Lindsay Wong’s debut memoir The Woo-Woo: How I Survived Ice Hockey, Drug Raids, Demons, and My Crazy Chinese Family(Arsenal Pulp Press, 2018) was shortlisted for the Hilary Weston Writers’ Trust Prize for Nonfiction, selected for the 2019 edition of Canada Reads (where it was defended by fashion personality Joe Zee), longlisted for the Leacock Medal for humor, and awarded the Hubert Evans Nonfiction Prize. Wong holds a BFA in creative writing from the University of British Columbia and an MFA in literary nonfiction from Columbia University. Her short stories and nonfiction have appeared in Apogee Journal, No Tokens, Ricepaper, and The Fiddlehead, and she has earned residencies from The Studios of Key West, Caldera Arts, and the Historic Joy Kogawa House, to name a few.
In this interview, long-time friends Marni Berger and Lindsay Wong span Portland, Maine and Vancouver, British Columbia via the beauty of the internet (as they have for the better part of a decade). They cover topics from sleeping on a mattress beside your grandmother during Hurricane Sandy to visiting your mother’s haunted playground in Hong Kong; and from avoiding self-promotion on social media to coming of age while writing a memoir.
“I Hope I’m Not a Moth”: Lindsay Wong on Coming of Age Through Memoir
Richard Michelson is a poet and children’s book author who has written sixteen children’s books and three books of poetry—More Money than God, Battles & Lullabies, and Tap Dancing for Relatives—as well as two fine press collaborations with the artist Leonard Baskin. Michelson’s poetry has been published in many anthologies, including The Norton Introduction to Poetry, and has appeared in The Harvard Review, The Massachusetts Review, Parnassus, and Issue No. 09 of The Common. He has served two terms as Poet Laureate of Northampton Massachusetts and in 2009 he received both a Sydney Taylor Gold and Silver Medal from the Association of Jewish Librarians, becoming the only author so honored in AJL’s 47-year history. Most recently, Michelson was awarded the 2016 Poetry Fellowship by the Massachusetts Cultural Council.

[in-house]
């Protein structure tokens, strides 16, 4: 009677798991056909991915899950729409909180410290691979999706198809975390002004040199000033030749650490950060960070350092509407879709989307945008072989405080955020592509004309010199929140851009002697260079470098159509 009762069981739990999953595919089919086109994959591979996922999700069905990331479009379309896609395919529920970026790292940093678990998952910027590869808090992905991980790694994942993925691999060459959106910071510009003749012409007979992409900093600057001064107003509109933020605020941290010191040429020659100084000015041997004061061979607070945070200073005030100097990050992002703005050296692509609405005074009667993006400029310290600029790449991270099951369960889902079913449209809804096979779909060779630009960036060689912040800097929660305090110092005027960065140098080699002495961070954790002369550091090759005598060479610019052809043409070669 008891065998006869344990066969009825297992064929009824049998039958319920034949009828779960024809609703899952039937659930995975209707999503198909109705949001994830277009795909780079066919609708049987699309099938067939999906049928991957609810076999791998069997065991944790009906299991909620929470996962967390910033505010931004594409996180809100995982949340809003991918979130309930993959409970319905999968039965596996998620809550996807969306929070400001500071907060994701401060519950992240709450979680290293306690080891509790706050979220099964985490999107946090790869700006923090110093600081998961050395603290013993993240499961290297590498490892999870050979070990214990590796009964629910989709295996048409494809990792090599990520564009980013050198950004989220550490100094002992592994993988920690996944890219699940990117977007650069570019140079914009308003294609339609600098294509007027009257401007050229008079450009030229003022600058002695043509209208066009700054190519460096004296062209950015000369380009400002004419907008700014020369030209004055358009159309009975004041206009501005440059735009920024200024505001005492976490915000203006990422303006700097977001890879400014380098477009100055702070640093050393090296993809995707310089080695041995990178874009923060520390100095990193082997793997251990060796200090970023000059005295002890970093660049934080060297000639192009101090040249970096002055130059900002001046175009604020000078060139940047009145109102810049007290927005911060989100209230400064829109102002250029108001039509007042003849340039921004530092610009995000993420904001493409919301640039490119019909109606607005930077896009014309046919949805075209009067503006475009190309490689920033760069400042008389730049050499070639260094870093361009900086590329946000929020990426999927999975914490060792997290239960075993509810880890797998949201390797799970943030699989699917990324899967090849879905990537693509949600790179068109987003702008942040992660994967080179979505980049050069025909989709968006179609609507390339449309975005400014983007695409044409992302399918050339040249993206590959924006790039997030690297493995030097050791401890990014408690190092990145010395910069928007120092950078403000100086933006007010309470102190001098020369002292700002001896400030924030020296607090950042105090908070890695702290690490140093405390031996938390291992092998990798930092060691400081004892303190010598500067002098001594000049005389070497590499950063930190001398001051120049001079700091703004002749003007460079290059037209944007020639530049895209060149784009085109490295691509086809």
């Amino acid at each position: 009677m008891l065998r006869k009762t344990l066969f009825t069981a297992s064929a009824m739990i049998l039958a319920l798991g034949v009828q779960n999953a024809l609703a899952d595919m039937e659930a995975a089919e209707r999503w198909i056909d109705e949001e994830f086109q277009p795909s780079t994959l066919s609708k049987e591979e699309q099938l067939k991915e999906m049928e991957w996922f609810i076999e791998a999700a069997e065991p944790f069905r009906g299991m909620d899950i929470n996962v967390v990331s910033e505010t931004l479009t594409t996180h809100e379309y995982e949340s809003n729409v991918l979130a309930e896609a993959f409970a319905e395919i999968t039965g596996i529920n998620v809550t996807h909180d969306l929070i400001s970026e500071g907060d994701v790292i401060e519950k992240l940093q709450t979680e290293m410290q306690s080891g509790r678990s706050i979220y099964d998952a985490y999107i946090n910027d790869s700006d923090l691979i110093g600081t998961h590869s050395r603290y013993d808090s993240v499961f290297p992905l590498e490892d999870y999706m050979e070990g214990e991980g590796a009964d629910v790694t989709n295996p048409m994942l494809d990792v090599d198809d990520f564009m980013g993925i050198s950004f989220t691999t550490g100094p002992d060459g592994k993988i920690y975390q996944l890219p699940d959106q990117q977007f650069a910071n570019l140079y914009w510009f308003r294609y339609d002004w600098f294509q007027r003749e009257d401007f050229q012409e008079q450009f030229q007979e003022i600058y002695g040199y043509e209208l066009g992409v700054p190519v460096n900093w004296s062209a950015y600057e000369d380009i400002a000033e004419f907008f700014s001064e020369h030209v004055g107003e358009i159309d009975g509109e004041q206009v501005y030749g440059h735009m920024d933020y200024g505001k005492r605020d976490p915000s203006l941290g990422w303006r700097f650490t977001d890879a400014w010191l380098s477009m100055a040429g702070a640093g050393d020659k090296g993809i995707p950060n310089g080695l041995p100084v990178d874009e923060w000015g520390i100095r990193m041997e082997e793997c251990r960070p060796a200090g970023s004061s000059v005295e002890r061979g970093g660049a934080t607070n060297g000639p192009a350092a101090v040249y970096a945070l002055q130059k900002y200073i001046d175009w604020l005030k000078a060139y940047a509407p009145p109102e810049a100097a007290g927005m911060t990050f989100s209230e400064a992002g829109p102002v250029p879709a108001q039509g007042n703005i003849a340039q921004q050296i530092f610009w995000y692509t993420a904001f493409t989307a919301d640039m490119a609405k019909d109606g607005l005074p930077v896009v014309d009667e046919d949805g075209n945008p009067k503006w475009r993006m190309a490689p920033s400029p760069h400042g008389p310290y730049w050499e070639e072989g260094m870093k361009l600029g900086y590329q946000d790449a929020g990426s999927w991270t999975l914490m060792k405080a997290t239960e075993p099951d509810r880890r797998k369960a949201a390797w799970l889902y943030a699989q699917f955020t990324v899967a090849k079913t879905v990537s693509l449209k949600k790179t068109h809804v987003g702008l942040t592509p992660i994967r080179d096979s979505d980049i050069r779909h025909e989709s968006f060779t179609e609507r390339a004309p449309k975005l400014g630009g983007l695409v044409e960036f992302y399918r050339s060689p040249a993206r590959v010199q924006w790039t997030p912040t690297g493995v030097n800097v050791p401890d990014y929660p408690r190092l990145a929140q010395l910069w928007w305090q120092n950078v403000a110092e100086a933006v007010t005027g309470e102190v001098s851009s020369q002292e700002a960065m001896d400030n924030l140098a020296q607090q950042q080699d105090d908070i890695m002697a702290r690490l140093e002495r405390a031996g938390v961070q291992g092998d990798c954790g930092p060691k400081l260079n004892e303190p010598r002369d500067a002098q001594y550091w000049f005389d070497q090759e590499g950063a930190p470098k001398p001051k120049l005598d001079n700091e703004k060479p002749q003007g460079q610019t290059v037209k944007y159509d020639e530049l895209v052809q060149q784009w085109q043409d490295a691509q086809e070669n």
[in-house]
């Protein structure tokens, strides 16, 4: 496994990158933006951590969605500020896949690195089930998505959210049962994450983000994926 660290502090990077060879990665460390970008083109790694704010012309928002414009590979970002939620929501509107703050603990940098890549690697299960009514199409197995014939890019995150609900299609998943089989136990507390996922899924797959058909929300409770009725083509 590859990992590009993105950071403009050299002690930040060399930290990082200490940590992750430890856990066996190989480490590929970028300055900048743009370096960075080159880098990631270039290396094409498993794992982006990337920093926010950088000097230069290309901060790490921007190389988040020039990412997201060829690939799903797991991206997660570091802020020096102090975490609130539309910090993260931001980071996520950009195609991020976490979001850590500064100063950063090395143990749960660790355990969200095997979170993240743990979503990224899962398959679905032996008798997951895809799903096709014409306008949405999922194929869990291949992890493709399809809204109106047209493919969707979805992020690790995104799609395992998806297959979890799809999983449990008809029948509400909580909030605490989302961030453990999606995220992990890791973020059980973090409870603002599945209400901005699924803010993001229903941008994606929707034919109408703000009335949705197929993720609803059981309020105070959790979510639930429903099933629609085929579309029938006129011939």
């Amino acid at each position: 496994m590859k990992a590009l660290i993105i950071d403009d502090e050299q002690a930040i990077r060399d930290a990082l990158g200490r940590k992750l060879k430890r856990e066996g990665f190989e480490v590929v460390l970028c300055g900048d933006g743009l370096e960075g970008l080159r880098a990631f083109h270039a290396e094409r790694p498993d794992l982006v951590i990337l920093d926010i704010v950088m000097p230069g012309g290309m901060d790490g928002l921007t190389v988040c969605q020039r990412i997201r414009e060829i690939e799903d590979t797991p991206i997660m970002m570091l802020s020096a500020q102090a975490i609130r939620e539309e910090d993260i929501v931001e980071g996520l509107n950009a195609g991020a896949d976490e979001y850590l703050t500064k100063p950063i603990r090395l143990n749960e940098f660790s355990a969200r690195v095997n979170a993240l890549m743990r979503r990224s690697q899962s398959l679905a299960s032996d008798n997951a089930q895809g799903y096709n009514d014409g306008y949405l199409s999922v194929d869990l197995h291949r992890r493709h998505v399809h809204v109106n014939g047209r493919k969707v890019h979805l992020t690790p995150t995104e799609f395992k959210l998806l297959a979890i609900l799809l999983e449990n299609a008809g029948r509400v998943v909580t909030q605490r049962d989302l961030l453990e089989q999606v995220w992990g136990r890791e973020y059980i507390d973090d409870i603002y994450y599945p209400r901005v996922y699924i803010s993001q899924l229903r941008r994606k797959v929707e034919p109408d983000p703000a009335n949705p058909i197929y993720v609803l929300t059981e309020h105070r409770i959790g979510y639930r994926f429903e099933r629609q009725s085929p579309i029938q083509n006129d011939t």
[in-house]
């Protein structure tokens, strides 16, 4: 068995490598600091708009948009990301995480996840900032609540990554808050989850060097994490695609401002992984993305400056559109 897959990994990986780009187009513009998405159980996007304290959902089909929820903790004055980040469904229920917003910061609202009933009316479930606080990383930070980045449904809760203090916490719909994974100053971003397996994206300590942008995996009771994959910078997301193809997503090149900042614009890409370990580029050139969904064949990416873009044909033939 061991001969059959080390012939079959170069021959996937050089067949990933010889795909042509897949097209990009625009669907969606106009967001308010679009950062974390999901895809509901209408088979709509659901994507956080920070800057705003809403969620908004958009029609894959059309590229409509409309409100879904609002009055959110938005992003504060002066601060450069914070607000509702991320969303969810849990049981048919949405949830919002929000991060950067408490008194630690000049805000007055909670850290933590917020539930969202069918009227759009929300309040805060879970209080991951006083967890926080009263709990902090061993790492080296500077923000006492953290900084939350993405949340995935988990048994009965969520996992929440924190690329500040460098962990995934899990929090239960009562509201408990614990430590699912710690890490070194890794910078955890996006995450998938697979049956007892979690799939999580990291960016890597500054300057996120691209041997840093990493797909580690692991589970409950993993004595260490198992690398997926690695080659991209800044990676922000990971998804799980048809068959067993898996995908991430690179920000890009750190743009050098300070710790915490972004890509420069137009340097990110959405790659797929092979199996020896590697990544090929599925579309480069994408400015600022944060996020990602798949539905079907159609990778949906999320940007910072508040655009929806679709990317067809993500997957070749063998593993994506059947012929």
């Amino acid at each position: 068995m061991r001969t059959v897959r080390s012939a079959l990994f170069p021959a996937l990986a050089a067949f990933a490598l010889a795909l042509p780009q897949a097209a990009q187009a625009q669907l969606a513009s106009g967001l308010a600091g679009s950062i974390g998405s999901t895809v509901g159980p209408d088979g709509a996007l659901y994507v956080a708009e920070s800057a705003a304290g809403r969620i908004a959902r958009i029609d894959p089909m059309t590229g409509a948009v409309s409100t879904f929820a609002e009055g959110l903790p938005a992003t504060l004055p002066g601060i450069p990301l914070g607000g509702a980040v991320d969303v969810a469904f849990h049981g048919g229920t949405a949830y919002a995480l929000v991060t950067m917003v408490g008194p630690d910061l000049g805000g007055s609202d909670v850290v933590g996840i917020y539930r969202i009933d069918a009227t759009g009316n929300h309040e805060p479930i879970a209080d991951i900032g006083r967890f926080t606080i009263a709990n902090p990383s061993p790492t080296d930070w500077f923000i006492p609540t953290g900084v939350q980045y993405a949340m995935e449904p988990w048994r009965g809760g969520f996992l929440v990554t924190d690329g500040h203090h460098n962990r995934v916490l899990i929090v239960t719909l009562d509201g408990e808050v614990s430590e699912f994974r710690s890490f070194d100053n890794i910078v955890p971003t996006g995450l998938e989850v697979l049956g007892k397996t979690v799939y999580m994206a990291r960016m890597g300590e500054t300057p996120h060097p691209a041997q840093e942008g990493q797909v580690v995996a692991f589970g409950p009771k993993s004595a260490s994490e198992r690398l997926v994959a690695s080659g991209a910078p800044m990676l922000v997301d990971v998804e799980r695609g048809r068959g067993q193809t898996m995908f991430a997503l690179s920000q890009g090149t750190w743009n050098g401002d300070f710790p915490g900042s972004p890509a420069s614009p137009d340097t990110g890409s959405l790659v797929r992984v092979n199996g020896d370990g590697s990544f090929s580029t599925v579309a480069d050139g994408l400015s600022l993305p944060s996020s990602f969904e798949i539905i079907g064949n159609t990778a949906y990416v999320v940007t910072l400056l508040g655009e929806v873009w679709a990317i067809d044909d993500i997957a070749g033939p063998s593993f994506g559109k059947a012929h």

This Frightening and Beautiful World: An Interview with Richard Michelson
Rowan Ricardo Phillips was born and raised in New York City and is a graduate of Swarthmore College and Brown University, where he earned his doctorate in English Literature. He is the author of two books of poems, Heaven and The Ground: Poems, as well as a book of essays, When Blackness Rhymes with Blackness, and a book of translations of Salvador Espriu’s Catalan collection of short stories, Ariadne in the Grotesque Labyrinth. Rowan is the winner of a 2015 Guggenheim Fellowship, the 2013 PEN/Osterweil Prize for Poetry, a 2013 Whiting Writers’ Award, and the 2013 GLCA New Writers Award for Poetry. In 2015 he made the National Book Awards Longlist for Poetry. He has taught at Harvard, Columbia, Princeton, and Stony Brook, and he is a fellow of the New York Institute for the Humanities at NYU. He lives in both Barcelona and New York City.
Phillips and Berger discussed the stenography of poetry and the “beautiful challenge” of geography as “fate.”
Pressure Makes Diamonds: an Interview with Rowan Ricardo Phillips
Judith Frank is the author of the novel, Crybaby Butch, and a professor of English at Amherst College. She received a B.A. from Hebrew University in Jerusalem and a Ph.D. in English literature and an M.F.A. in creative writing from Cornell. She has been the recipient of a grant from the National Endowment of the Arts, and support from both Yaddo and MacDowell. Marni and Judith spoke online about Judy’s new novel, All I Love and Know, and what it means to write about violence in the context of the Israeli-Palestinian conflict.